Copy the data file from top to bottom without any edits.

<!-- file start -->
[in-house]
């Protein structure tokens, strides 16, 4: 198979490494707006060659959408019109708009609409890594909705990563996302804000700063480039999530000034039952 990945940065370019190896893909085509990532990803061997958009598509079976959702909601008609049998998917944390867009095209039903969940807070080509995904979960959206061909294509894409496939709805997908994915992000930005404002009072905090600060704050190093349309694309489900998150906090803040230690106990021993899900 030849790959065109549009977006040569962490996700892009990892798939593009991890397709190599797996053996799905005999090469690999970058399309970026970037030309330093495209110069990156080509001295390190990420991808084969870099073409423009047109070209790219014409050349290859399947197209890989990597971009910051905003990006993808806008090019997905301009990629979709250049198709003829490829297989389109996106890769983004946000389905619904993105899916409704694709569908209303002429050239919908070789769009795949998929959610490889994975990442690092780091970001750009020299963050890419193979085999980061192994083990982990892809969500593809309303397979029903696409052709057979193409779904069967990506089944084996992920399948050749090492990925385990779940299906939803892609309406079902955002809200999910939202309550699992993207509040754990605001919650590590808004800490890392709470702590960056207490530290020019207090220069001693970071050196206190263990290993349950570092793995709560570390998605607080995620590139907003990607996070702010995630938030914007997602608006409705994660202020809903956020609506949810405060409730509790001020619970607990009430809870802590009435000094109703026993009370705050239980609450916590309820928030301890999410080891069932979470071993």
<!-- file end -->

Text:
[in-house]
């Protein structure tokens, strides 16, 4: 198979490494707006060659959408019109708009609409890594909705990563996302804000700063480039999530000034039952 990945940065370019190896893909085509990532990803061997958009598509079976959702909601008609049998998917944390867009095209039903969940807070080509995904979960959206061909294509894409496939709805997908994915992000930005404002009072905090600060704050190093349309694309489900998150906090803040230690106990021993899900 030849790959065109549009977006040569962490996700892009990892798939593009991890397709190599797996053996799905005999090469690999970058399309970026970037030309330093495209110069990156080509001295390190990420991808084969870099073409423009047109070209790219014409050349290859399947197209890989990597971009910051905003990006993808806008090019997905301009990629979709250049198709003829490829297989389109996106890769983004946000389905619904993105899916409704694709569908209303002429050239919908070789769009795949998929959610490889994975990442690092780091970001750009020299963050890419193979085999980061192994083990982990892809969500593809309303397979029903696409052709057979193409779904069967990506089944084996992920399948050749090492990925385990779940299906939803892609309406079902955002809200999910939202309550699992993207509040754990605001919650590590808004800490890392709470702590960056207490530290020019207090220069001693970071050196206190263990290993349950570092793995709560570390998605607080995620590139907003990607996070702010995630938030914007997602608006409705994660202020809903956020609506949810405060409730509790001020619970607990009430809870802590009435000094109703026993009370705050239980609450916590309820928030301890999410080891069932979470071993």